I’ll just come out and say it: I’m just a tiny bit obsessed with Paramore’s lead singer Hayley Williams – which, if you’ve ever so much as heard her voice, is totally understandable. I’ve wanted to pick her brain for years, to find out a bit more about what makes her tick and inspires her to write such intensely energetic, sometimes incredibly heartbreaking and always amazing songs along with her bandmates Taylor York and Jeremy Davis, but it seemed like a total pipe dream, especially during the group’s hiatus following the completion of the promotion of their Brand New Eyes album a few years back.
In any case, I finally got my chance last week, when Hayley and I threw on our cosiest sweatpants and had a nice long phone chat about music, her new collaboration with MAC and everything in between. What I found was a woman who is confident, down-to-earth and incredibly grateful for what she has achieved and the change it allows her to affect on her many fans. I can’t say enough wonderful things about her – she deserves every bit of goodness that comes her way.
The music on the new, self-titled record seems really joyful, especially in comparison to Brand New Eyes, which was absolutely gorgeous but still a really heavy album – was that a natural progression or a conscious departure?
“It’s totally a thing that just happened, but at the same time, I really wanted to focus on not just, I don’t know, harping on the same old thing. Brand New Eyes was a really hard record for me to write lyrically and I was not into repeating history. It was really just a fun album to make, so I’m psyched that you feel that. That’s how it felt recording it!”
‘Ain’t It Fun’ is probably my favorite so far and I really love the gospel choir addition – it’s unexpected but still seems to fit. How did that come about? Are you into gospel?
“I love gospel music so much. I grew up in Mississippi and was in and out of a lot of churches, so I don’t know, the closest thing I get to that now is a Tyler Perry movie. I just feel really connected to gospel and when Taylor and I were writing that song, I had spend about three weeks in LA before we made that record and I found myself feeling sorry for myself, which is so stupid. I was at this great crossroads in my life: Am I going to go home and live the same old life where I was miserable for so long or am I going to try something new and step out of my comfort zone? It was kind of a letter to myself to just stop crying. I wrote that part with Taylor and I said, ‘What are we going to do to take this to the next level?’ We kept layering our voices over and over to make fun of ourselves like we were some gospel choir and then six months later, we were actually in the studio with one. That’s the best example of how for this record, we flew by the seat of our pants. We did what we thought could work, and when we followed that inspiration, it always turned out okay, into something we love.”
Is there an overarching concept for the album or is it just a little bit of everything?
“I mean, it’s a good balance between not really knowing what the hell we were doing and at the same time, being the best version of Paramore we could really be. If there had to be a theme, it’s just that we wanted to grow up and it was the first time we were really in a place to have open minds to grow. It’s amazing how you can be your own enemy and for the past six years, especially throughout the process of Brand New Eyes, we were our own worst enemies and we got out of our own way for this album.”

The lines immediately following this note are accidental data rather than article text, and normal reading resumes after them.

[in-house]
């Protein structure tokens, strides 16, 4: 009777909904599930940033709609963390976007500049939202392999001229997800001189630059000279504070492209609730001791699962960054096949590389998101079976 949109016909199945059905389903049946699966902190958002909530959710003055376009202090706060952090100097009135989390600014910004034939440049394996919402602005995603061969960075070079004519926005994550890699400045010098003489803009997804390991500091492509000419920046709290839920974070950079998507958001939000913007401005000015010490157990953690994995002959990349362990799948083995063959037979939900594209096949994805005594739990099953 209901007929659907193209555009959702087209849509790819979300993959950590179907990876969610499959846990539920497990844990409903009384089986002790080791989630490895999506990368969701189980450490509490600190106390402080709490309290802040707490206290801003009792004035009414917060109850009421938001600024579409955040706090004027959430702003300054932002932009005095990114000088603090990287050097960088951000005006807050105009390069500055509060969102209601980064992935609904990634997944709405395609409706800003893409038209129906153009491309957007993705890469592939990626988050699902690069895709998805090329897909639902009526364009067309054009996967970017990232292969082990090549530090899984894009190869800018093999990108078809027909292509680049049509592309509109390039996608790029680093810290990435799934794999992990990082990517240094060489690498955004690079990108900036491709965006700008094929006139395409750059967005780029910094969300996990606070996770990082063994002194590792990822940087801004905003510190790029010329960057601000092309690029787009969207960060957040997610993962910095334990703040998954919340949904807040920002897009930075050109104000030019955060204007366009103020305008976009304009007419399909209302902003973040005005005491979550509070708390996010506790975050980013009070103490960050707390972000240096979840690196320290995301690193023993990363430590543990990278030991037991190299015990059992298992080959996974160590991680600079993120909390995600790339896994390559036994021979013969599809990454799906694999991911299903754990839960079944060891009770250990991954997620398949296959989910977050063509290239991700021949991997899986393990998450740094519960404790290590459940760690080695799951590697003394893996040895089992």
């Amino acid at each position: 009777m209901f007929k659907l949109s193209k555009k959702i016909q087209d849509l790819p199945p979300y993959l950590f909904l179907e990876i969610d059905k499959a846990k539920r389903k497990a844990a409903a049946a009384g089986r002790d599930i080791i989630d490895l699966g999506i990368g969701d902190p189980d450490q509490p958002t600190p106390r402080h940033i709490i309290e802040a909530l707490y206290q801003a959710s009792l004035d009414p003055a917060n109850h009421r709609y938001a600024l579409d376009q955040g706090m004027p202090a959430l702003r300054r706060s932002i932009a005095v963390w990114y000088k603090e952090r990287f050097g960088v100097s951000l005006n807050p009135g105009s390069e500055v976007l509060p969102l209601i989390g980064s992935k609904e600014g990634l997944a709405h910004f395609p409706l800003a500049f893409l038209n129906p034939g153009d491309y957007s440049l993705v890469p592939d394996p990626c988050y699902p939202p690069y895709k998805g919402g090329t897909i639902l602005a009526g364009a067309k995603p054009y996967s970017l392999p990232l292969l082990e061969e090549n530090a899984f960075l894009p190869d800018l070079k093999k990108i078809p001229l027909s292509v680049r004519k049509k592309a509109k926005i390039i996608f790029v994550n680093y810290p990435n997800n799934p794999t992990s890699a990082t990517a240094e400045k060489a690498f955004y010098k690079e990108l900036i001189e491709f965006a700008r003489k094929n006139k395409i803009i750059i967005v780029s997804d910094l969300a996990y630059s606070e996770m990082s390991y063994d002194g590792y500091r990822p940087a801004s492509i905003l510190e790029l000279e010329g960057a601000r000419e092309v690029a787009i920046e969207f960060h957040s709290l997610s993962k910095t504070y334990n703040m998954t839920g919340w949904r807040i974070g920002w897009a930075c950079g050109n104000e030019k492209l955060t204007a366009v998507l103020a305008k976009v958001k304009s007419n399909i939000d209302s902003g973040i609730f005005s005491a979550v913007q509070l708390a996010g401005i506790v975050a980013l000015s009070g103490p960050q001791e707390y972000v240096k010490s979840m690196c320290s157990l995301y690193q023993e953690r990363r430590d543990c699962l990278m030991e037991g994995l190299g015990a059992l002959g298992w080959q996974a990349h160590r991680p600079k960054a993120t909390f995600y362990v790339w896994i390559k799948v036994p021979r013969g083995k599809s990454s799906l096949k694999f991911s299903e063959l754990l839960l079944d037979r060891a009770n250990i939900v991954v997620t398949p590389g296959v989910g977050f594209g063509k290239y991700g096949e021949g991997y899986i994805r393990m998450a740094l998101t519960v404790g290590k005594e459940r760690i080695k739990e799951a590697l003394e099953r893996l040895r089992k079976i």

You had a bit of a tough time when the Farro brothers left the band. I don’t want to talk about that, but rather, can you tell us how you held onto yourselves as a band through that and managed to rebuild and reinvent yourselves successfully?
“The first few months of going through that, especially when the press outlets got a hold of the story and the blog posts and stuff, it was a nightmare. I could not leave my house in Franklin without seeing a million people that I knew who thought they knew the story better than I did. It sucked – there was nothing fun about this part of our lives. We did, again, have to learn how to get out of our own way, and once we did that, there was no reason to hold a grudge or be pissed off. You can always think about something long enough to kind of harbor resentment. I guess that’s just become my journey – that process of letting go of things and being okay with where I’m at right now. It’s like being in a relationship and a dude breaks up with you and you get really pissed and resentful even when you’re happy and in a new relationship. There’s no point – you should just move on with your life. We just want to be who we are with no apologies.”
“It used to be really cut and dry. Taylor and Jeremy would finish the music top to bottom, then give it to me, I would listen to it and put the vocals on top of it. Now it’s much more a collaborative process. The first half of the album – well, the beginning stages of writing this we moved to LA and the process changed. They’d do riffs and then give them to me. We couldn’t come up with a formula for this album and that’s what made it so fun to make. Paramore made it into a science, the way we wrote an album. With Brand New Eyes, we went into the studio with only four songs finished but we knew we were going to do it because it was a very predictable process. It was nothing like that this time around, and it was exciting – and humbling, too. You’re constantly biting your nails and wondering what’s going to happen, but sometimes it comes out great.”